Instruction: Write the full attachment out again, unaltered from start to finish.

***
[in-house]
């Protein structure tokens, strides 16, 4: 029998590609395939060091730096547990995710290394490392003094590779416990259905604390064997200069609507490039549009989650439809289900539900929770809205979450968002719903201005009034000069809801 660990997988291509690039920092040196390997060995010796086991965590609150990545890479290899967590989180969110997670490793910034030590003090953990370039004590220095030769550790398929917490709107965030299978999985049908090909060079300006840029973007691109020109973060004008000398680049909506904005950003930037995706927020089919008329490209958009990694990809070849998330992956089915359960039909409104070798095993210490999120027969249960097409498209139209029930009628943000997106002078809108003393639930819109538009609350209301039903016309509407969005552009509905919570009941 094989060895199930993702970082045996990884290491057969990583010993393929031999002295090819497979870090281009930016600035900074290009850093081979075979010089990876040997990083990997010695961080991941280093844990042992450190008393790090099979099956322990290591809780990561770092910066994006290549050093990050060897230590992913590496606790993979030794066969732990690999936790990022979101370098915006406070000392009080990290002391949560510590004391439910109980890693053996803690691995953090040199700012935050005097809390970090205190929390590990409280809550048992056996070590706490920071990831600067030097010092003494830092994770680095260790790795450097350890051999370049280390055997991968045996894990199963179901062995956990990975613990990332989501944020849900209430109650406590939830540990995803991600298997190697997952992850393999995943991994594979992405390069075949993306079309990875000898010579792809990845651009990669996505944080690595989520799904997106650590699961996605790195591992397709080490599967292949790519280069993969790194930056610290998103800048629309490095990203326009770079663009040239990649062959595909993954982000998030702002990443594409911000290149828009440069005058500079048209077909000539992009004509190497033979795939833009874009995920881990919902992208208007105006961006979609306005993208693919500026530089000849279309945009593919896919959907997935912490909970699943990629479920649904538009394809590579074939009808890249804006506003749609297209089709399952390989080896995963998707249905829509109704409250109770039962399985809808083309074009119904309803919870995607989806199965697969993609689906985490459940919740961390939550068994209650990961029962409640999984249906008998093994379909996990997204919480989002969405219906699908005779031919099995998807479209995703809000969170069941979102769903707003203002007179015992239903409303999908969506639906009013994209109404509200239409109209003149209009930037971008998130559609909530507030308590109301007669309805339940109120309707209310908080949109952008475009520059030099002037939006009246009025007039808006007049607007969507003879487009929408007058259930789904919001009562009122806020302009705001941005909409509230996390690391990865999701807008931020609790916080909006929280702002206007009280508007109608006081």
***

[in-house]
């Protein structure tokens, strides 16, 4: 029998590609395939060091730096547990995710290394490392003094590779416990259905604390064997200069609507490039549009989650439809289900539900929770809205979450968002719903201005009034000069809801 660990997988291509690039920092040196390997060995010796086991965590609150990545890479290899967590989180969110997670490793910034030590003090953990370039004590220095030769550790398929917490709107965030299978999985049908090909060079300006840029973007691109020109973060004008000398680049909506904005950003930037995706927020089919008329490209958009990694990809070849998330992956089915359960039909409104070798095993210490999120027969249960097409498209139209029930009628943000997106002078809108003393639930819109538009609350209301039903016309509407969005552009509905919570009941 094989060895199930993702970082045996990884290491057969990583010993393929031999002295090819497979870090281009930016600035900074290009850093081979075979010089990876040997990083990997010695961080991941280093844990042992450190008393790090099979099956322990290591809780990561770092910066994006290549050093990050060897230590992913590496606790993979030794066969732990690999936790990022979101370098915006406070000392009080990290002391949560510590004391439910109980890693053996803690691995953090040199700012935050005097809390970090205190929390590990409280809550048992056996070590706490920071990831600067030097010092003494830092994770680095260790790795450097350890051999370049280390055997991968045996894990199963179901062995956990990975613990990332989501944020849900209430109650406590939830540990995803991600298997190697997952992850393999995943991994594979992405390069075949993306079309990875000898010579792809990845651009990669996505944080690595989520799904997106650590699961996605790195591992397709080490599967292949790519280069993969790194930056610290998103800048629309490095990203326009770079663009040239990649062959595909993954982000998030702002990443594409911000290149828009440069005058500079048209077909000539992009004509190497033979795939833009874009995920881990919902992208208007105006961006979609306005993208693919500026530089000849279309945009593919896919959907997935912490909970699943990629479920649904538009394809590579074939009808890249804006506003749609297209089709399952390989080896995963998707249905829509109704409250109770039962399985809808083309074009119904309803919870995607989806199965697969993609689906985490459940919740961390939550068994209650990961029962409640999984249906008998093994379909996990997204919480989002969405219906699908005779031919099995998807479209995703809000969170069941979102769903707003203002007179015992239903409303999908969506639906009013994209109404509200239409109209003149209009930037971008998130559609909530507030308590109301007669309805339940109120309707209310908080949109952008475009520059030099002037939006009246009025007039808006007049607007969507003879487009929408007058259930789904919001009562009122806020302009705001941005909409509230996390690391990865999701807008931020609790916080909006929280702002206007009280508007109608006081």